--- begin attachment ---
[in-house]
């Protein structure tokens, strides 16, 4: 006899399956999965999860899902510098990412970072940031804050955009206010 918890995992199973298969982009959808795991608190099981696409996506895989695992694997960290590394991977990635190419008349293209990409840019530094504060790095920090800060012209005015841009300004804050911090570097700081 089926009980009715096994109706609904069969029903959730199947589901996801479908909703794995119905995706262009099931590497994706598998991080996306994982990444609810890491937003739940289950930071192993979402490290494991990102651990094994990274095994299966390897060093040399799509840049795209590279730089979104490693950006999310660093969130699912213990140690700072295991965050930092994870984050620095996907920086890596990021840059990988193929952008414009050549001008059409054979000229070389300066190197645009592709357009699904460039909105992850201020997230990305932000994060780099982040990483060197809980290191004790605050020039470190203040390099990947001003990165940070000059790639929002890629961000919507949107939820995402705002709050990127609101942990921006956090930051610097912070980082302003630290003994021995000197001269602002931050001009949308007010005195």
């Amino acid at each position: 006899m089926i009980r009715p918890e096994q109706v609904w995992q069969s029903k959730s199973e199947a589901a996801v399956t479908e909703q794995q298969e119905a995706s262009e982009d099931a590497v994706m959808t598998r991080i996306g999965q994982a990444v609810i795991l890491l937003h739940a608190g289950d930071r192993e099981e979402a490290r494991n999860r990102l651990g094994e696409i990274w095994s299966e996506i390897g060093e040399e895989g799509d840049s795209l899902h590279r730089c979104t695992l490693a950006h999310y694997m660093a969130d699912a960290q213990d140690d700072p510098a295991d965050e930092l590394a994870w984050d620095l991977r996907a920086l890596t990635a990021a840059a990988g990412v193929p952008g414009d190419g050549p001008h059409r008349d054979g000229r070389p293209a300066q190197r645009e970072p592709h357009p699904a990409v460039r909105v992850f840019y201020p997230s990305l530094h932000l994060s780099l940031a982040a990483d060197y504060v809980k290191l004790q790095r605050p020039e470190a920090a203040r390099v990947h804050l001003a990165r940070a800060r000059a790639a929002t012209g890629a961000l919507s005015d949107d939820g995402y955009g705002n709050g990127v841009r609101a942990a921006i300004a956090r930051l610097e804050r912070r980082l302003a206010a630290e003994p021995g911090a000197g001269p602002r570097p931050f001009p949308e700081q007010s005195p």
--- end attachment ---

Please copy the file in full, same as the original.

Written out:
[in-house]
């Protein structure tokens, strides 16, 4: 006899399956999965999860899902510098990412970072940031804050955009206010 918890995992199973298969982009959808795991608190099981696409996506895989695992694997960290590394991977990635190419008349293209990409840019530094504060790095920090800060012209005015841009300004804050911090570097700081 089926009980009715096994109706609904069969029903959730199947589901996801479908909703794995119905995706262009099931590497994706598998991080996306994982990444609810890491937003739940289950930071192993979402490290494991990102651990094994990274095994299966390897060093040399799509840049795209590279730089979104490693950006999310660093969130699912213990140690700072295991965050930092994870984050620095996907920086890596990021840059990988193929952008414009050549001008059409054979000229070389300066190197645009592709357009699904460039909105992850201020997230990305932000994060780099982040990483060197809980290191004790605050020039470190203040390099990947001003990165940070000059790639929002890629961000919507949107939820995402705002709050990127609101942990921006956090930051610097912070980082302003630290003994021995000197001269602002931050001009949308007010005195």
């Amino acid at each position: 006899m089926i009980r009715p918890e096994q109706v609904w995992q069969s029903k959730s199973e199947a589901a996801v399956t479908e909703q794995q298969e119905a995706s262009e982009d099931a590497v994706m959808t598998r991080i996306g999965q994982a990444v609810i795991l890491l937003h739940a608190g289950d930071r192993e099981e979402a490290r494991n999860r990102l651990g094994e696409i990274w095994s299966e996506i390897g060093e040399e895989g799509d840049s795209l899902h590279r730089c979104t695992l490693a950006h999310y694997m660093a969130d699912a960290q213990d140690d700072p510098a295991d965050e930092l590394a994870w984050d620095l991977r996907a920086l890596t990635a990021a840059a990988g990412v193929p952008g414009d190419g050549p001008h059409r008349d054979g000229r070389p293209a300066q190197r645009e970072p592709h357009p699904a990409v460039r909105v992850f840019y201020p997230s990305l530094h932000l994060s780099l940031a982040a990483d060197y504060v809980k290191l004790q790095r605050p020039e470190a920090a203040r390099v990947h804050l001003a990165r940070a800060r000059a790639a929002t012209g890629a961000l919507s005015d949107d939820g995402y955009g705002n709050g990127v841009r609101a942990a921006i300004a956090r930051l610097e804050r912070r980082l302003a206010a630290e003994p021995g911090a000197g001269p602002r570097p931050f001009p949308e700081q007010s005195p």